Top Beverage Trends for 2014

March 24, 2014

The Pink Door Mint Julep cocktail northwest wining and dining downtown seattle website link

Following a blog post earlier this month about possible food-and-wine trends for 2014, here are the top beverage trends we may see this year.

The first six come from the latest annual trend-prediction webinar given by Andrew Freeman, chief executive of San Francisco-based hospitality consulting firm Andrew Freeman & Co. Theme of the webinar was, “Blurred Lines.”

• Infused ice: Last year, bars and restaurants were making distinctive cubes or shaving their own ice. Now they’re infusing cubes with herbs and other ingredients to enhance flavors, Freeman said.

• Wine by the ounce: “People don’t like commitment,” Freeman said, noting that they also like to try different things, which is why more restaurants are offering wine by the ounce, as well as recommending wine flights.

• Artisanal spirits: Local craft beer is well established, but local spirits are trending, too. “Local spirits are infusing cocktails like I have never seen,” Freeman said.

• “Tippler nibblers:” Expect more food-drink combinations such as potent snow cones and graham cracker squares in root beer floats.

• Local and Iberian wines: Every state in the union now makes wine, and they’re becoming more popular — and so are wines from Spain and Portugal, Freeman said.

• Tea cocktails: “Tea is going crazy right now,” Freeman said, noting that it’s in food and desserts, but also in cocktails.

BOKA tea-infused martini northwest wining and dining downtown seattle website link

Here are other possible beverage trends, as predicted by Washington Restaurant Magazine, a publication of the Washington Restaurant Association.

• Non-Alcoholic Beverages: In this category, look for housemade soft drinks and gourmet lemonade (freshly muddled), specialty iced tea (such as flavored or Thai-style), dairy-free milk (soy, rice, almond), and the ubiquitous coconut water.

•Cocktails and Cocktail Ingredients: Cocktails aged in barrels onsite and culinary cocktails (made with fresh, savory ingredients) will continue trending, augmented by regional signature cocktails, edible cocktails, and food-and-liquor/cocktail pairings.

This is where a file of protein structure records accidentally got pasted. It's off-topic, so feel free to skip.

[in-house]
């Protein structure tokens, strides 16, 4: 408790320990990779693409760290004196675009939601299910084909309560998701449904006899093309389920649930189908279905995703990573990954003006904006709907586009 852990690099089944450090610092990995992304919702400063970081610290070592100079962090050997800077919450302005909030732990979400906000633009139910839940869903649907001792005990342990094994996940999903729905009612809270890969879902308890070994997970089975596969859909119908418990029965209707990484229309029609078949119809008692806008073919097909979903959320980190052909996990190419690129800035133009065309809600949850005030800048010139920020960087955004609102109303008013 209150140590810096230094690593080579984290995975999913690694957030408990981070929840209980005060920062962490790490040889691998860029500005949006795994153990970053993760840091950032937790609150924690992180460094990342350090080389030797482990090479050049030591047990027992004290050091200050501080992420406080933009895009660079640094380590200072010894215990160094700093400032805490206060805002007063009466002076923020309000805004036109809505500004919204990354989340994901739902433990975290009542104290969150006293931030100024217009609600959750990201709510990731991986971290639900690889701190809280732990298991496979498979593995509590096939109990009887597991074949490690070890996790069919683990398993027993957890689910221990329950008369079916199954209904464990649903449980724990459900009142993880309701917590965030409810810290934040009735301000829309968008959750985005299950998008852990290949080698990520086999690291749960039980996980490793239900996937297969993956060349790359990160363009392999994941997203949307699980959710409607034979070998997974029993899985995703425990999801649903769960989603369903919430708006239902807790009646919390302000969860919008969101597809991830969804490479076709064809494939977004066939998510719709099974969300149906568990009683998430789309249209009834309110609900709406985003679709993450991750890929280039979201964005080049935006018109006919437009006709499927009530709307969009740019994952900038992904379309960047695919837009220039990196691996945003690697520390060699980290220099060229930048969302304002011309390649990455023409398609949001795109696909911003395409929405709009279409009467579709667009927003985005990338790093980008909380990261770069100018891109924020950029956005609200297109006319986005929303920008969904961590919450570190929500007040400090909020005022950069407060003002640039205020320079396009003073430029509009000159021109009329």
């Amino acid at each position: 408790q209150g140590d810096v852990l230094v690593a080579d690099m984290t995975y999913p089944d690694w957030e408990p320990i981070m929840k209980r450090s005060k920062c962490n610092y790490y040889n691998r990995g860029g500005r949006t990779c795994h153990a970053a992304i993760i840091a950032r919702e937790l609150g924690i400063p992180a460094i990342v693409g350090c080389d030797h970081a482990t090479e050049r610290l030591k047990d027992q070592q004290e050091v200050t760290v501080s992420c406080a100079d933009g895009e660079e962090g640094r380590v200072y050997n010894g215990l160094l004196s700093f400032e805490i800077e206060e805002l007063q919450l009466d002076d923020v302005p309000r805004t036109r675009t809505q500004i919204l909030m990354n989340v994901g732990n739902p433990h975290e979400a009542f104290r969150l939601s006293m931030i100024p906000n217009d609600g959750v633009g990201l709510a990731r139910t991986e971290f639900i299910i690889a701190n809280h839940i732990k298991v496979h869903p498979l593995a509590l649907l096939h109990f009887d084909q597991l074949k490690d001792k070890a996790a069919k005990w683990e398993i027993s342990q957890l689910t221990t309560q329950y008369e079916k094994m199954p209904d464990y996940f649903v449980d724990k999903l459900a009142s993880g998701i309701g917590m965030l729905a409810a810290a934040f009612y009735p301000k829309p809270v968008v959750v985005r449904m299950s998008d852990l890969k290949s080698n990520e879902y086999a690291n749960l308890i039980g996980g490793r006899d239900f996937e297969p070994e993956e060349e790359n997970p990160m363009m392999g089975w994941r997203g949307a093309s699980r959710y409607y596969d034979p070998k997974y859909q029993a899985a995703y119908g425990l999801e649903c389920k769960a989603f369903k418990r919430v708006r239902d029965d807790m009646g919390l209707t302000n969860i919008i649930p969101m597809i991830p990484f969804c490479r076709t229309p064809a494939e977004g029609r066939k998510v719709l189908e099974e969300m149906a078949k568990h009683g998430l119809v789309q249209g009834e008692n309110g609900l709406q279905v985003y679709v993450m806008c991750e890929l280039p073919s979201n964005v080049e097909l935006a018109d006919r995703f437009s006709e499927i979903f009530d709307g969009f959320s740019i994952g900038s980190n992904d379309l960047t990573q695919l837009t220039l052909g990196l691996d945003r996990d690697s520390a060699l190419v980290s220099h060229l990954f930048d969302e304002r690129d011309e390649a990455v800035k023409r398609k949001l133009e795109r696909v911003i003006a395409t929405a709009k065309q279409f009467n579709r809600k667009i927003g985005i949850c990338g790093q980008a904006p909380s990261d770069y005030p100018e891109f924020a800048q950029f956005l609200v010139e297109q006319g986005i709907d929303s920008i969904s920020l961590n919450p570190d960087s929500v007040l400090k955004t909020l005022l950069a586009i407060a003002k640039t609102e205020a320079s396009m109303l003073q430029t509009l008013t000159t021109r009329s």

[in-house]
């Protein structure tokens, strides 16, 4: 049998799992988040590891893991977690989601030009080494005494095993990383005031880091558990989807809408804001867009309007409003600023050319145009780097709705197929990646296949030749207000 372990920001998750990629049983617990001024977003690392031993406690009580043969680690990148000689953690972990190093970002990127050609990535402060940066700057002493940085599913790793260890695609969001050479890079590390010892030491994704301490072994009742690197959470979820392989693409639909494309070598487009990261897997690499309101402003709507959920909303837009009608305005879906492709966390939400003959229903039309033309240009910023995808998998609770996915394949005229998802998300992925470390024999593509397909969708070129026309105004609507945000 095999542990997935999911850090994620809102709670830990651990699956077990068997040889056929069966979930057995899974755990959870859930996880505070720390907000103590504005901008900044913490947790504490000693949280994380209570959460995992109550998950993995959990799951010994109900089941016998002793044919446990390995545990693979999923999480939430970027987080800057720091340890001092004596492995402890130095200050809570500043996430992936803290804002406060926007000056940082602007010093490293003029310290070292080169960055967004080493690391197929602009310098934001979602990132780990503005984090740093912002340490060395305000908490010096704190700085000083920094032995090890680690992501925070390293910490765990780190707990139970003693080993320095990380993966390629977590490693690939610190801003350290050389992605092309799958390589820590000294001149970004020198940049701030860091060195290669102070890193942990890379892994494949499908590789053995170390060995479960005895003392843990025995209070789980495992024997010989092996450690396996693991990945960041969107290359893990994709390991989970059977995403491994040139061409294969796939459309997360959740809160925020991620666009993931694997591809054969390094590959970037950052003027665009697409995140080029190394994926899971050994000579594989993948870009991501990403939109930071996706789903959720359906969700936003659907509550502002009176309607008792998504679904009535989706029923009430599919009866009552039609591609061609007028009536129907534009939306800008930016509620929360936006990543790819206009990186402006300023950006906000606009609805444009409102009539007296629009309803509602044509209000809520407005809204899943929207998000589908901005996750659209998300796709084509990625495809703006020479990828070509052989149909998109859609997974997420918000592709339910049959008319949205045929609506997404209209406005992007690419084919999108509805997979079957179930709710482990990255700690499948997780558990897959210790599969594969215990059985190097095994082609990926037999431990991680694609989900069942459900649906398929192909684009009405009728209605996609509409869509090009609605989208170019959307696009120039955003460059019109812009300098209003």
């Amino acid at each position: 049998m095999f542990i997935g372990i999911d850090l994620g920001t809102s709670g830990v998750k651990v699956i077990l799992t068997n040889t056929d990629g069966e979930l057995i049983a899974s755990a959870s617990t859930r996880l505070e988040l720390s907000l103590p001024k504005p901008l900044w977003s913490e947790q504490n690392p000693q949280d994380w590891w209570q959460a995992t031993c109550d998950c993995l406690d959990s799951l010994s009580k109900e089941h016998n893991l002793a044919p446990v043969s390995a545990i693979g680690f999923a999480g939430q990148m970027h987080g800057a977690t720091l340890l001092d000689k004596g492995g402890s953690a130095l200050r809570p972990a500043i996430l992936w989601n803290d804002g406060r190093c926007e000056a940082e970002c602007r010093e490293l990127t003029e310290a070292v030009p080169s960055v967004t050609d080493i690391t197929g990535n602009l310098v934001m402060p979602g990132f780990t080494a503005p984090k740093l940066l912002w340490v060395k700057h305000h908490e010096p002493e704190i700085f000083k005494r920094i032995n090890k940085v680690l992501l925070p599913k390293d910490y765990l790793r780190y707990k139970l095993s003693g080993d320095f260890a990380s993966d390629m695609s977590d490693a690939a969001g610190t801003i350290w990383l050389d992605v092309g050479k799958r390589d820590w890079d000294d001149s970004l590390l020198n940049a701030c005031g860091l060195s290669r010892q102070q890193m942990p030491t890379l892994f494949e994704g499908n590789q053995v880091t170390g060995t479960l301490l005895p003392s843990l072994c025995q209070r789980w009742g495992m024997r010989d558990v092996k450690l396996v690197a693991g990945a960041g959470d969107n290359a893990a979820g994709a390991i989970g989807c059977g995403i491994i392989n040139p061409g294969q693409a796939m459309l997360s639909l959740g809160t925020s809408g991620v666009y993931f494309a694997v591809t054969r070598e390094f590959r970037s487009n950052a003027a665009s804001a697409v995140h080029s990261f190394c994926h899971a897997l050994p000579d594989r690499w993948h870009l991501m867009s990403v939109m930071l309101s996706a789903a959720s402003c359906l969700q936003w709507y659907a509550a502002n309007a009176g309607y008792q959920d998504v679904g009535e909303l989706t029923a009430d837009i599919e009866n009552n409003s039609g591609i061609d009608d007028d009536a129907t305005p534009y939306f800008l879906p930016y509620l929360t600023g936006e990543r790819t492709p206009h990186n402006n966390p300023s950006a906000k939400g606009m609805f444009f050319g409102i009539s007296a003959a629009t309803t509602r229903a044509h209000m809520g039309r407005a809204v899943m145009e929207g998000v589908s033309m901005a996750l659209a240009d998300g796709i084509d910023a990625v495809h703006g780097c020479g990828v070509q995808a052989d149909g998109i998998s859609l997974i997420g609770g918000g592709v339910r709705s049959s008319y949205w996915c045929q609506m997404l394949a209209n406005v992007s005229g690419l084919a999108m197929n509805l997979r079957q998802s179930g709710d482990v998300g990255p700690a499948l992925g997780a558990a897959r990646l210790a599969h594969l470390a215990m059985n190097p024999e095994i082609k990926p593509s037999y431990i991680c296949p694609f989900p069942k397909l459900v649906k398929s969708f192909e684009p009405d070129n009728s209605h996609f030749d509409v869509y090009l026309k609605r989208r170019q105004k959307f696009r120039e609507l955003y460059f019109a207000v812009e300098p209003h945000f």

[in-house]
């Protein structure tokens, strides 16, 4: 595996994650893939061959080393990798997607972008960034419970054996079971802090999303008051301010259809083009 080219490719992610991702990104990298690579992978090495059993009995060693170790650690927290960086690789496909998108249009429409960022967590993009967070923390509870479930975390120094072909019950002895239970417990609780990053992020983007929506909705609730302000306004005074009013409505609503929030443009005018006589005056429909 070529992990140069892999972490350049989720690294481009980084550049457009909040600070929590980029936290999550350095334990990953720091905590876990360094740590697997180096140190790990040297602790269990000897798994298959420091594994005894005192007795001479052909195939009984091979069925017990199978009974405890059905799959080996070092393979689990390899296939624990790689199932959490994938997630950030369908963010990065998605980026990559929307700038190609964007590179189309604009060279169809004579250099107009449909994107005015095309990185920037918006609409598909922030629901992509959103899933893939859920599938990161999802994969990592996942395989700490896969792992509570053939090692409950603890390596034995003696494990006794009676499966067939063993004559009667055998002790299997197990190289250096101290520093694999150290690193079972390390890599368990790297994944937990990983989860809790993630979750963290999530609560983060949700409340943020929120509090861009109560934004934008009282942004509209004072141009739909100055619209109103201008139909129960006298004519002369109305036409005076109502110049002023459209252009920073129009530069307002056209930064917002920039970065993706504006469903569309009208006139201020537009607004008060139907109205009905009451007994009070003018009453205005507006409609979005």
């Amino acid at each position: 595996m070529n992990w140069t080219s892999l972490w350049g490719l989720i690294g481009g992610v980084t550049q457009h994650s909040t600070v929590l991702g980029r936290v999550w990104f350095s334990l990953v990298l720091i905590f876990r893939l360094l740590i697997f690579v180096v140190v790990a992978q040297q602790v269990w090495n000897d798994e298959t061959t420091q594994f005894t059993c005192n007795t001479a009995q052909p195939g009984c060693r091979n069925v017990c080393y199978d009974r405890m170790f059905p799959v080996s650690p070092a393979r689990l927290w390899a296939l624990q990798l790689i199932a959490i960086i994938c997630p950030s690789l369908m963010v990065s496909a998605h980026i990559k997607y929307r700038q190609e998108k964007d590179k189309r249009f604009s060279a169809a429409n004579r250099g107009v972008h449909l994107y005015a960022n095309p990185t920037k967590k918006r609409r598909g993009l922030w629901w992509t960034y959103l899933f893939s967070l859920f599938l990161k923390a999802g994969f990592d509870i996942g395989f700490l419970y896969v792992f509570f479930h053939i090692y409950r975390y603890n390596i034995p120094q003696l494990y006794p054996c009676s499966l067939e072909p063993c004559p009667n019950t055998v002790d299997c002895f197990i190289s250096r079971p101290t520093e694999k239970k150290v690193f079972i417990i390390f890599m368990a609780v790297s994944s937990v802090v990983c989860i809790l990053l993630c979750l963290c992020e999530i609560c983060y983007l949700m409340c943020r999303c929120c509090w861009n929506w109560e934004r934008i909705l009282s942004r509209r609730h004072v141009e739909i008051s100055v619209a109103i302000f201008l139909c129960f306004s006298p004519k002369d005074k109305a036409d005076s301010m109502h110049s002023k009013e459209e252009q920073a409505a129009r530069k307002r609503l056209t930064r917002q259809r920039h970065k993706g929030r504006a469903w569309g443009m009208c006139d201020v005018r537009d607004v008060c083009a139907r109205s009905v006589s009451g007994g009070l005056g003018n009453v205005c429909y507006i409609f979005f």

•Alcoholic Beverages: Locally produced beer/wine/spirits and micro distilled/artisan spirits will continue strong; “new-make” whiskey, gluten-free beer, and food-and-beer pairings will pick up steam.

Wine glass photo northwest wining and dining downtown seattle website link

The beverage trend below was taken from a report by the Food & Beverage team of MSLGROUP, which operates in offices throughout North America, representing leading food and beverage brands, and manages a state-of-the-art Culinary & Nutrition Center in Seattle.

• “Wine-y” Millennials? Consumers ages 21-34 drink more wine than any other demographic. They’ll make up 40 percent of the population over the next few years, so the popularity of wine is expected to rise for years to come. Cheers to that!

More Top Trends for 2014

March 10, 2014

Northwest seafood photo

I love to see what famous public-relations firms, national restaurant magazines, and culinary websites predict as the trends for the new year.

And with that in mind, here are half a dozen trends that I saw mentioned time and again from various reputable sources including Andrew Freeman, chief executive of San Francisco-based hospitality consulting firm Andrew Freeman & Co. (my favorite source); MSLGROUP’s specialized North America food PR and marketing team;; and the January 2014 issue of the Washington Restaurant Association magazine.